Here’s a quote from Simon Sinek:
‘Our goals should serve as markers, measurements of the progress we make in pursuit of something greater than ourselves.’
‘Something greater than ourselves…’ I really like that because it means that we shouldn’t forget why we do what we do. It can be easy to forget how you felt when you first started to work in the NHS. I can remember as a young law graduate feeling so privileged to be rubbing shoulders with people who were doing such (to me) unbelievably good things. I mean ‘good’ in the way that a spiritual person might mean it, or the way someone who has shown character under fire might be seen, or a charity worker who feels compelled to work in a disaster area. I suppose I mean virtue.
There is so much that people who work in the NHS do that is virtuous. I know it’s a job, and that we all have to earn a crust. I also know that for some people work can become a prison, or it can feel oppressive or difficult. But I still can’t remove myself from the thought that people who I work with on the whole tend to be kind, thoughtful, caring, and respectful. I admire them – plain and simple.
It’s our job to care – even me. I care about how we treat our patients, whether we are helping people get what they need from us to help them keep well. I care about our organisation and the people in it. It’s my job.
What about those people though who aren’t paid and for whom being virtuous is reward enough in itself? People who aren’t employees, who we don’t have a right to expect anything from, but who nevertheless quietly and without a fuss just get up in the morning and want to do something good. I’m talking about the people who volunteer to help us and help the people we serve.
I was at an event in Barry last year and met a community first responder – someone who lived locally and who had decided he wanted to participate in a rota of people who would be called if someone might have had a cardiac arrest. I sat talking with this young man for a while and I learnt that he was unemployed currently, but lived in a street he’d been brought up in. One morning, he noticed one of his elderly neighbours struggling to open her gate. He went across and helped her and as he watched her walking away he thought about how long he’d known her, and remembered when she’d once looked after him when he’d fallen playing in the street as a boy. He saw how old she’d become and how frail she’d was and he started to worry that at some point something might happen to her. He felt like he would want to know what to do – and it was this thought that had led him to investigate becoming a first-responder. As we chatted he mentioned in passing that he went swimming each week on a Thursday and that was something else he really enjoyed. Slightly intrigued I asked him why, and he told me that that was when he took a group of people with learning disabilities swimming, acting as a volunteer. He said he loved the way they enjoyed it and he said he felt good afterwards. There’s that word again – ‘good’.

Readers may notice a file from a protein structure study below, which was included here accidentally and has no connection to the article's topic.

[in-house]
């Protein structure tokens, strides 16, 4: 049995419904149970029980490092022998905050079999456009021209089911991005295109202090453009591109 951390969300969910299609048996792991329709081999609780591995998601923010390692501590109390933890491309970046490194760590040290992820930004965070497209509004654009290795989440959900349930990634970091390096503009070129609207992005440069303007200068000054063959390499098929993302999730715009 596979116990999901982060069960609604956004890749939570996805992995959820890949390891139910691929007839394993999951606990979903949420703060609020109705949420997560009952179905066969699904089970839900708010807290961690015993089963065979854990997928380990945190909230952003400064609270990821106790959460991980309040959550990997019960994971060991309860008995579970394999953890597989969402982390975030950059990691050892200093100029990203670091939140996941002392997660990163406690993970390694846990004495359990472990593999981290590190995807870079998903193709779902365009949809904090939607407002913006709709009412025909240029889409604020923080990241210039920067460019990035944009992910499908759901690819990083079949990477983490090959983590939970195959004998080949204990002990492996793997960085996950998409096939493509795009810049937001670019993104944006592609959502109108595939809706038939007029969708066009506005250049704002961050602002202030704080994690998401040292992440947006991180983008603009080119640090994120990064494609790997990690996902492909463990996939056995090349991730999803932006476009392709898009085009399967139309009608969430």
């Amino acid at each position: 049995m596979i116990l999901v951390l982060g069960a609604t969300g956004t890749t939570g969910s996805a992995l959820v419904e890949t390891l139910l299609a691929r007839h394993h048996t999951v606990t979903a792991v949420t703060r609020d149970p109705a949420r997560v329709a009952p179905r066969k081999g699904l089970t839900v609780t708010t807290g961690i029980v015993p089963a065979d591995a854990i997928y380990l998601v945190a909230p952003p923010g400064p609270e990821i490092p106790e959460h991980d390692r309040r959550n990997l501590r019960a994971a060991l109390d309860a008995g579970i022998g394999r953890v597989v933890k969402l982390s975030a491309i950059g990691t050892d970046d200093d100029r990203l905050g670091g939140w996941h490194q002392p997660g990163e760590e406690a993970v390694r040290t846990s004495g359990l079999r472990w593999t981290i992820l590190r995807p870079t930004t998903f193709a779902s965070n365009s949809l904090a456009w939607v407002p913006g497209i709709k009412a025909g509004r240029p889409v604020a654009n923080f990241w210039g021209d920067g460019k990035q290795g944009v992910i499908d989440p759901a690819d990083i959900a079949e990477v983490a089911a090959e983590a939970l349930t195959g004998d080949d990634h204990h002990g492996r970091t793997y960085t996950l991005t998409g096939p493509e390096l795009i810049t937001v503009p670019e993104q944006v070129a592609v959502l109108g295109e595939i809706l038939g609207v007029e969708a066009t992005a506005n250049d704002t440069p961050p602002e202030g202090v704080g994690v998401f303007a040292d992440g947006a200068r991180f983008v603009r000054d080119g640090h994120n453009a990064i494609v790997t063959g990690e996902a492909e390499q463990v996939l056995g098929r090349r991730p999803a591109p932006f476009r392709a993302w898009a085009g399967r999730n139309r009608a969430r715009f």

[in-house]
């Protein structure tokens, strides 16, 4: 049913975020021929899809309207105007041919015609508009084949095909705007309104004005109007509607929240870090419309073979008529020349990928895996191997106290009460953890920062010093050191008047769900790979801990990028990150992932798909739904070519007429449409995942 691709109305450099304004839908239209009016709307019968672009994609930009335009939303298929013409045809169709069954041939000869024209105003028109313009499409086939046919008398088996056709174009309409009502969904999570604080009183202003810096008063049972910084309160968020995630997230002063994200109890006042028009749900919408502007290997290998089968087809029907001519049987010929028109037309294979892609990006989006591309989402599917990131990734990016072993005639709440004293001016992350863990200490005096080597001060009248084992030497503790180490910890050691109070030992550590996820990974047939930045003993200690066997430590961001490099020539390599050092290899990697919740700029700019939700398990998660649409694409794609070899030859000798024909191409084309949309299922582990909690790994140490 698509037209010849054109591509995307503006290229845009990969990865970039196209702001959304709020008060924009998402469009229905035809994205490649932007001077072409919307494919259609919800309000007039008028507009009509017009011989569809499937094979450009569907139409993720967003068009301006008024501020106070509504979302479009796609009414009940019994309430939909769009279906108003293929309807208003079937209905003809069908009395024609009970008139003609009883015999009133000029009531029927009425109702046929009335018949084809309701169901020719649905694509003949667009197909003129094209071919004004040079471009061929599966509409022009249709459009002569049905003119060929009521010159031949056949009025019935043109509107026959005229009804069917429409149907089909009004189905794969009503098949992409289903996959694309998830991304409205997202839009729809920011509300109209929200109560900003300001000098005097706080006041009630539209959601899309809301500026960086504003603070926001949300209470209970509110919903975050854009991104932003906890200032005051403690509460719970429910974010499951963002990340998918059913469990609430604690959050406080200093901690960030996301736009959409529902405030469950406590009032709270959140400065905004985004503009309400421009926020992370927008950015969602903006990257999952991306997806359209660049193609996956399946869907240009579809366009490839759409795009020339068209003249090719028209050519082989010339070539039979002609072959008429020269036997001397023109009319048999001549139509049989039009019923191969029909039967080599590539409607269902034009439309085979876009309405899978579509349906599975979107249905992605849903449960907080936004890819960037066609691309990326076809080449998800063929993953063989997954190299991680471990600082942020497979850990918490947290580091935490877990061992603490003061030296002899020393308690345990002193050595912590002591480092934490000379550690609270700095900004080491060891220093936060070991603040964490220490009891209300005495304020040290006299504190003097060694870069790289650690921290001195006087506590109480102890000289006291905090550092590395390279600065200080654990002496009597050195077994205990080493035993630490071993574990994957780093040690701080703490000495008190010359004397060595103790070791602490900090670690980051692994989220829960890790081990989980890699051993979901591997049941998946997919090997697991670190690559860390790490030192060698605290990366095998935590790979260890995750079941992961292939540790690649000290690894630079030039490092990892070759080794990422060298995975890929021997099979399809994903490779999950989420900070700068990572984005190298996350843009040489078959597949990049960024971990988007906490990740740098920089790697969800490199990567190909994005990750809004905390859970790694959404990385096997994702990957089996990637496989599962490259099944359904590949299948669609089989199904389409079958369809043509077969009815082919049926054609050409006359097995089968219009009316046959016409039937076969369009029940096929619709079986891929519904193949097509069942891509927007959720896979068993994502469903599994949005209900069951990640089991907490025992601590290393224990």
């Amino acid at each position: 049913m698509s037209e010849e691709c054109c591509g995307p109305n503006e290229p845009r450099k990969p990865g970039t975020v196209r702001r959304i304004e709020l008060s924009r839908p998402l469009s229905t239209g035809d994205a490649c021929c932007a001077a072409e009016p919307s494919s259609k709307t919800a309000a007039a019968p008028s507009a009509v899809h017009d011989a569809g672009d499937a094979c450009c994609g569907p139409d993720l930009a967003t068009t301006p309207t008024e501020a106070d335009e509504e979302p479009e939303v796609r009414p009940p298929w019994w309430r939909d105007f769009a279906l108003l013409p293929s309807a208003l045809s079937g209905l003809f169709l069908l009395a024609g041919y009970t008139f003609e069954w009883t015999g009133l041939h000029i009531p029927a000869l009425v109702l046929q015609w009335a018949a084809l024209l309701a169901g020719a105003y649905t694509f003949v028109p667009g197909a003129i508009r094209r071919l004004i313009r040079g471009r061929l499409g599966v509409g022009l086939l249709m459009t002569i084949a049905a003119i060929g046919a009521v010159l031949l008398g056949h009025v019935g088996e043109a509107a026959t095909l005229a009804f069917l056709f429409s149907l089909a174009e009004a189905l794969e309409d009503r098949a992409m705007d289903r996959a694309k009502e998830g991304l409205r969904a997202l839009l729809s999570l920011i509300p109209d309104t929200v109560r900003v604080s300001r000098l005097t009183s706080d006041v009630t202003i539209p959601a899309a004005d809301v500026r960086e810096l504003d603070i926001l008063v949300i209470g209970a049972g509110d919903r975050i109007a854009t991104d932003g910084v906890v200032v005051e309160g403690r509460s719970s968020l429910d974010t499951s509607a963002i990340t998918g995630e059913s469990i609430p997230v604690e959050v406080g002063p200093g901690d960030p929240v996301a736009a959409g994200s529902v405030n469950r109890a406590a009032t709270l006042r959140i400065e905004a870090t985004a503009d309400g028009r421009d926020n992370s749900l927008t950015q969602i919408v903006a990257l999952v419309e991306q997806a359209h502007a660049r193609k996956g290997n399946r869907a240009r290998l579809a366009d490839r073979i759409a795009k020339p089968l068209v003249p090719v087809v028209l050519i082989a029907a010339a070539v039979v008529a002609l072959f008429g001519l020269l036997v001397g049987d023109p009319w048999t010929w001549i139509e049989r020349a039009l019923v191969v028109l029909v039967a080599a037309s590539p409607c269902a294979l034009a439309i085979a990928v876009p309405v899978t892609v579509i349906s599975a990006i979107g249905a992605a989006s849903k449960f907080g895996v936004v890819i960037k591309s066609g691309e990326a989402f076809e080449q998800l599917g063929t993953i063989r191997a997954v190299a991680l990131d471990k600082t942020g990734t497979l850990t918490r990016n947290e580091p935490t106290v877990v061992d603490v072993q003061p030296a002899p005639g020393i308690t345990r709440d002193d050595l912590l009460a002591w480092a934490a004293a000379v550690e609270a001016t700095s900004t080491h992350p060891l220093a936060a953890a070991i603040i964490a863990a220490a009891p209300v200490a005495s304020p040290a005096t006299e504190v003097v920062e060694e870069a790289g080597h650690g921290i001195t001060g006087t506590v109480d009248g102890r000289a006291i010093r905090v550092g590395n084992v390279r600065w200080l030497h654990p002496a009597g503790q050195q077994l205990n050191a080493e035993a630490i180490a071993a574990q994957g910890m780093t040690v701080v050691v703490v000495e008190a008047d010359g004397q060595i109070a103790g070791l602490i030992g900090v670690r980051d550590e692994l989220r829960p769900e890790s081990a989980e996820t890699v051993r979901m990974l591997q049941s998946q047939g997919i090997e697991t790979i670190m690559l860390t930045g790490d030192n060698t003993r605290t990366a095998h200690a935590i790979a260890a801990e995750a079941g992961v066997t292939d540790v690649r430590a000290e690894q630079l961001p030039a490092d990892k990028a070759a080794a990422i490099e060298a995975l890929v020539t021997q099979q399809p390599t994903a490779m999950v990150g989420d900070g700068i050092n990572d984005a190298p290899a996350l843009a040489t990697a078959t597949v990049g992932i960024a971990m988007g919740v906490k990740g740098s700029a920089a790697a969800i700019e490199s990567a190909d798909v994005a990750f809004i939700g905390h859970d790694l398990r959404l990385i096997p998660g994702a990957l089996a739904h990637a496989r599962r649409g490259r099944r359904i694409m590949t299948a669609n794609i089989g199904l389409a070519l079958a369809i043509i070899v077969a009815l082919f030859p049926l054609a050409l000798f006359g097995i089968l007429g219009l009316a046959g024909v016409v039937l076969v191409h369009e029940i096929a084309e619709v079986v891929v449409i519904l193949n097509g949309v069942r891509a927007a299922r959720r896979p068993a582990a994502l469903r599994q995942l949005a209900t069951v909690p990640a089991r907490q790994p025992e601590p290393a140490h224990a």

We’ve been celebrating the work of our volunteers over the past week. You can read what the Western Mail had to say about here. Our volunteers include some staff members who have retired but still feel the urge to do something good. I’d like to salute them, one and all. There’s a really interesting book I once read by a man called Jonathan Haidt called The Happiness Hypothesis. He examines the evidence for the causes of happiness. One of the things the evidence tells us we should do is: improve our connection to something beyond ourselves. He goes on to say: ‘Happiness is not the shallow state of feeling pleased and chipper all the time. Happiness is the state of a human being that has achieved cross-level coherence within herself, and between herself and the people, challenges, and institutions around her. Happiness comes from between’.
I’m guessing this is something our volunteers have worked out for themselves. If we want to increase our happiness potential he has a word of advice:
‘Join an organization that has a noble purpose and a long and noble past. Any volunteer work can take you out of yourself. But one that has history, traditions, and rituals is an easier place to find “vital engagement”’
Aren’t we lucky?